I discovered that the US Army invested $45,000,00 in funding the development of simulations and games like America’s Army to recruit and train the twentieth-first century soldier (Discovery Channel, 2012, I also read in the local papers how the Australian Defence Force was searching for the next generation soldier on game gaming websites (Deutrom, 2015). Games were more than synthetic worlds to socialise and play in. I saw the powerful real world application of them for training and recruitment.

At the end of this journey, video games and game based learning have become for me the definition of what it means to learn, create, collaborate and connect in the twenty-first century.


Deutrom, R. (2015, March 24). Call of duty: Real-life diggers. Courier Mail, pp. 1, 6.

Discovery Channel. (2012). Rise of the video game. Level 3. [Video file]. Retrieved from

Gee, J.P. (2004). Learning by design: Good video games as learning machines. Interactive Educational Multimedia, 8, 15-23. Retrieved from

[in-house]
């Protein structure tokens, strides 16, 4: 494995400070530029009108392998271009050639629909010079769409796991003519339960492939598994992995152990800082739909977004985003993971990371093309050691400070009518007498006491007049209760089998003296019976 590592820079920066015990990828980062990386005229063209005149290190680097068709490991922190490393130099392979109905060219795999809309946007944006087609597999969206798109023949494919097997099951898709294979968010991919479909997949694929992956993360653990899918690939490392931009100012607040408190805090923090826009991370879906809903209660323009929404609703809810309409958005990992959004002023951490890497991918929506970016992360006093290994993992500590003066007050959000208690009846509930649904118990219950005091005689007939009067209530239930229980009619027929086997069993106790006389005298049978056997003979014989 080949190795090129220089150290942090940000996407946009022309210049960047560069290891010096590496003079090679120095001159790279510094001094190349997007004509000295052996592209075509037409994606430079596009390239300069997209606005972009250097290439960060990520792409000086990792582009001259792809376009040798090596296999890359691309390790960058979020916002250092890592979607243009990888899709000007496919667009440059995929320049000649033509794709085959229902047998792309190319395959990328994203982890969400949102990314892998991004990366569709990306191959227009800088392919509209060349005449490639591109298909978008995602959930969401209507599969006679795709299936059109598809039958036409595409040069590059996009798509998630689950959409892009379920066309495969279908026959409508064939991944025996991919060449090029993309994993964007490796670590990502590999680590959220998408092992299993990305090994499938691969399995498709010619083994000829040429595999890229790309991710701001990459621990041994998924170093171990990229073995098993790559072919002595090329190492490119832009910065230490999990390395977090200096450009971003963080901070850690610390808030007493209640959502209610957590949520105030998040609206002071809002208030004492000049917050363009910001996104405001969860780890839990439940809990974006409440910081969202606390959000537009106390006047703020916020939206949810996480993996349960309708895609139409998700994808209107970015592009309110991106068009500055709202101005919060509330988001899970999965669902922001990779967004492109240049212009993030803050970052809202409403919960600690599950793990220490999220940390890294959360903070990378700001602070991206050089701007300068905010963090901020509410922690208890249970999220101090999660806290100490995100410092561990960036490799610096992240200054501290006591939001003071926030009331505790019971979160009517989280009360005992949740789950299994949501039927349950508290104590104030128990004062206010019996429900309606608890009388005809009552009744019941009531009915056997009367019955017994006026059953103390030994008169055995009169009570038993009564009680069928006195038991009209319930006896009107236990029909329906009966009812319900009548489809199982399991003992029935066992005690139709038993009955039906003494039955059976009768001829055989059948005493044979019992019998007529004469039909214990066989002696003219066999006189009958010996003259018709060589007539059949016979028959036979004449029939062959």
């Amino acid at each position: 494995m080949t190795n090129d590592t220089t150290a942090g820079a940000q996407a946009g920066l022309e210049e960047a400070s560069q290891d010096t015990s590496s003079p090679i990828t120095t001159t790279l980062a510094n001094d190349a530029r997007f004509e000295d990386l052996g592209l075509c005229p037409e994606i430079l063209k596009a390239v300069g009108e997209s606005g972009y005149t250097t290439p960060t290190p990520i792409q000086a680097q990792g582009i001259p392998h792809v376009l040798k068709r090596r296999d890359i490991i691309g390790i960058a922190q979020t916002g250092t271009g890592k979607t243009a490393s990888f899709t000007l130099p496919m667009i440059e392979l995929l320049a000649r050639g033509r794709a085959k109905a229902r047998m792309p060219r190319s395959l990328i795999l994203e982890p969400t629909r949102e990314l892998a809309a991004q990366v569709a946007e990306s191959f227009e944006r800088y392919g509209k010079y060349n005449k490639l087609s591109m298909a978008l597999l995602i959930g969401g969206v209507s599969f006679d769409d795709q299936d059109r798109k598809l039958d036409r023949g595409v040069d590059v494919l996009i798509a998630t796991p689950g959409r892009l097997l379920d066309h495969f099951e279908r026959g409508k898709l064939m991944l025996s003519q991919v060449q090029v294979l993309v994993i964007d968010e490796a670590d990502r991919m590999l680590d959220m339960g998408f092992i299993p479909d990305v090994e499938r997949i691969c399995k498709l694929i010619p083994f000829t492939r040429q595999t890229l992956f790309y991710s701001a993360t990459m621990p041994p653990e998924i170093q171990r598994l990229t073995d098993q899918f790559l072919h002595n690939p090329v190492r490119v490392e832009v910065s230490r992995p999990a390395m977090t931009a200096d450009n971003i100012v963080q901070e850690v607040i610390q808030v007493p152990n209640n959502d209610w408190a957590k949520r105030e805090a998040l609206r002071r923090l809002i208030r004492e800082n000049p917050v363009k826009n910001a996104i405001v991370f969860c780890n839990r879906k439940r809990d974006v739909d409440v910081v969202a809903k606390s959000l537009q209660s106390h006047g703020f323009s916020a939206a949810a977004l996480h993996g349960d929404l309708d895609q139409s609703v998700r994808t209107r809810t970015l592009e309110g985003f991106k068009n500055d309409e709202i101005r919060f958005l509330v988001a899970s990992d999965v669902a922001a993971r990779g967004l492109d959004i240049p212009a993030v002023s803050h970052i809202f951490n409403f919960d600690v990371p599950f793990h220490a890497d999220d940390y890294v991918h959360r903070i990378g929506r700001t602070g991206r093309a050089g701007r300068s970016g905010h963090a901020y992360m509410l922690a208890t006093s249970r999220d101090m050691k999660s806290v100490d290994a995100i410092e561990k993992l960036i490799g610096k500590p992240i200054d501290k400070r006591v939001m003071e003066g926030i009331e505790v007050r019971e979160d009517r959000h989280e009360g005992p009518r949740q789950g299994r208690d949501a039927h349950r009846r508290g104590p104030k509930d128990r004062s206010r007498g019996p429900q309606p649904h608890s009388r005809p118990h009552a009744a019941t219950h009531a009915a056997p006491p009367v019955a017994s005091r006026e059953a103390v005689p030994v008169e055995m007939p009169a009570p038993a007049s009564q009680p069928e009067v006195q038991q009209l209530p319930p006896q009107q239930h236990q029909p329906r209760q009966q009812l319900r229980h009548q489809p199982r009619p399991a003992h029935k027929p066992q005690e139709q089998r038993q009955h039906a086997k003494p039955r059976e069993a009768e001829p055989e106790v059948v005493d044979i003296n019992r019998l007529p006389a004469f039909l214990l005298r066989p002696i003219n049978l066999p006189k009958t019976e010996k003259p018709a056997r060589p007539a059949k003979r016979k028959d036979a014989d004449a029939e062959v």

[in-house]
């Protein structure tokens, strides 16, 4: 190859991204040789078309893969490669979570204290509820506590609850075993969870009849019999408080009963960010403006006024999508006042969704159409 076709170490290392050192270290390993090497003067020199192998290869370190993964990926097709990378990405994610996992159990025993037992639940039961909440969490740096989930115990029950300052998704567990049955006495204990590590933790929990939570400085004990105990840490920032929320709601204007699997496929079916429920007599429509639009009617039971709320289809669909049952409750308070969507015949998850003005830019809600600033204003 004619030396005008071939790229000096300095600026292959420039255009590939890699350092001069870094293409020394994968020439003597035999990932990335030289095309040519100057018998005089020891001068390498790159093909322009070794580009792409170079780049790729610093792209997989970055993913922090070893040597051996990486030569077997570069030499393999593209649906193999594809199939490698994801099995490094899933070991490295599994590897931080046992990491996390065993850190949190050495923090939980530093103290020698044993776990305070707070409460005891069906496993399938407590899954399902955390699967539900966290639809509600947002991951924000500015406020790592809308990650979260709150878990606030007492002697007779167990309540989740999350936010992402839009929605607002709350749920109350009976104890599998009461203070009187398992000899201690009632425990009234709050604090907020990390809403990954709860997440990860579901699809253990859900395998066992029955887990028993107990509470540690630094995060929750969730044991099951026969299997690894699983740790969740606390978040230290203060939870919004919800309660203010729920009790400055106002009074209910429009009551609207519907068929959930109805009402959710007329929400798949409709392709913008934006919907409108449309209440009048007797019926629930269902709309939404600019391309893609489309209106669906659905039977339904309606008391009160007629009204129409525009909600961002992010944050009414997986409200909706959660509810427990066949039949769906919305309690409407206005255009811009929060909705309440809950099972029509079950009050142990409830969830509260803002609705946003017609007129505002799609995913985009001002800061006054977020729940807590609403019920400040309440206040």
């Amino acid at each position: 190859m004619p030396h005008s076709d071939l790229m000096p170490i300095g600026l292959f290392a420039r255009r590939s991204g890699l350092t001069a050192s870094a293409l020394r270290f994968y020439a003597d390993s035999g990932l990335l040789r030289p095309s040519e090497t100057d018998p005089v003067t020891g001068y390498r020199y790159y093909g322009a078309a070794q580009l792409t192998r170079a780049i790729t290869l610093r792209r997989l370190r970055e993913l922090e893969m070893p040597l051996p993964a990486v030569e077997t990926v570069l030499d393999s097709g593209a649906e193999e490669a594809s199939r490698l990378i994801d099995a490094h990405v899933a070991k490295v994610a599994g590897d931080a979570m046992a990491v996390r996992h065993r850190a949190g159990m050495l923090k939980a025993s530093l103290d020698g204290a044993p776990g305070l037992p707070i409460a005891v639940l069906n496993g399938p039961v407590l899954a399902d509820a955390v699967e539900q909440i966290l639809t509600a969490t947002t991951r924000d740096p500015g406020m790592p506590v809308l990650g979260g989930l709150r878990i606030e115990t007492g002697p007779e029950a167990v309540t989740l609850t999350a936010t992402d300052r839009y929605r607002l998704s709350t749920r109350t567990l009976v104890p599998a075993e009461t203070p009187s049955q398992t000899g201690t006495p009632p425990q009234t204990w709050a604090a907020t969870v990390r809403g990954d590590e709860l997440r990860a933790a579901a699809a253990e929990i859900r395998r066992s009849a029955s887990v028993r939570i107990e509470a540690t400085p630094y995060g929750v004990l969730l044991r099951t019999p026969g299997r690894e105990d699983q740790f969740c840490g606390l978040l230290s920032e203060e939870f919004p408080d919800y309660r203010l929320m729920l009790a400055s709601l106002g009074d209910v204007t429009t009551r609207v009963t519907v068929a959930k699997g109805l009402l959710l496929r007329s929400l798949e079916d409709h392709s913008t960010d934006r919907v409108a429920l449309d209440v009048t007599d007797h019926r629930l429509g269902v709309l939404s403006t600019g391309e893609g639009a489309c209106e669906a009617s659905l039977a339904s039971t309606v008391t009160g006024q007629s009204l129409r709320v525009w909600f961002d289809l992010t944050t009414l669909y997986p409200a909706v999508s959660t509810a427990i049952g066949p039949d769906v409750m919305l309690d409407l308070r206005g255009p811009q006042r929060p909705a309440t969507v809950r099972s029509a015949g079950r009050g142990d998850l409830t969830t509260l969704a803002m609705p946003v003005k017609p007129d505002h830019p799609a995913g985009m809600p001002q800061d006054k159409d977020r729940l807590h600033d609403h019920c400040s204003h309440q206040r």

Google. (2013). Ingress – It’s time to move. Retrieved from

Kapp, K. M. (2012). The gamification of learning and instruction: Game-based methods and strategies for training and education. San Francisco, CA: Pfeiffer

McGonigal, J. (2011). Reality is broken: Why games make us better and how they can change the world. New York: The Penguin Press.

Pomeroy, A. (2001). Avoid missing ball for high score. Retrieved from

Six to Start & Alderman, Naomi. Zombies, run!

Winter, D. (1996-2013). Welcome to PONG-Story. Retrieved from


Angry Birds. (2009). Rovio Entertainment, Chimera Entertainment (Developer) Rovio Entertainment, Activision, LucasArts, Chillingo (Publishers)

America’s Army. (2002). Michael Zyda (designer, Unites States Army, Sega Studios SanFrancisco (Developers) Unite States Army, Ubisoft (Publishrs)

Assassin’s Creed. Ubisoft, Gameloft, Griptonite Games, Ubisoft Blue (Developers) Unisfot, gameloft, Akella (Publishers)

Call of Duty. (2004). Treyarch, Nokia, Infinity Ward, Sledgehammer games (Developers) Activison, Nokia, 1C Company, Activison Blizzard (Publishers)

Final Fantasy. (1987). Square Enix (developers) Hironobu Sakaguchi (Creator)

Ingress. (2012). Niantic Labs & Google (Developer)

The Legend of Zelda: Ocrina of Time. (2011). Nintendo (Publisher) Nintendo, Grezzo, Nintendo Entertainment Analysis & Development, Nintendo EAD Tokyo (Developers)

Minecraft. (2009). Mojang, 4J Studios (Developers) Mojan, Sony Comnpuer Entertainment, Microsoft Studios (Publishers)

Pong. (1972). Atari (Devloper/Publisher)

Snake. (1998). Nokia

Words with friends. (2009). Zynga (Developers)

Zombies, run! (2012). Six to Start with Naomi Alderman and Rebecca Kevene (Developers).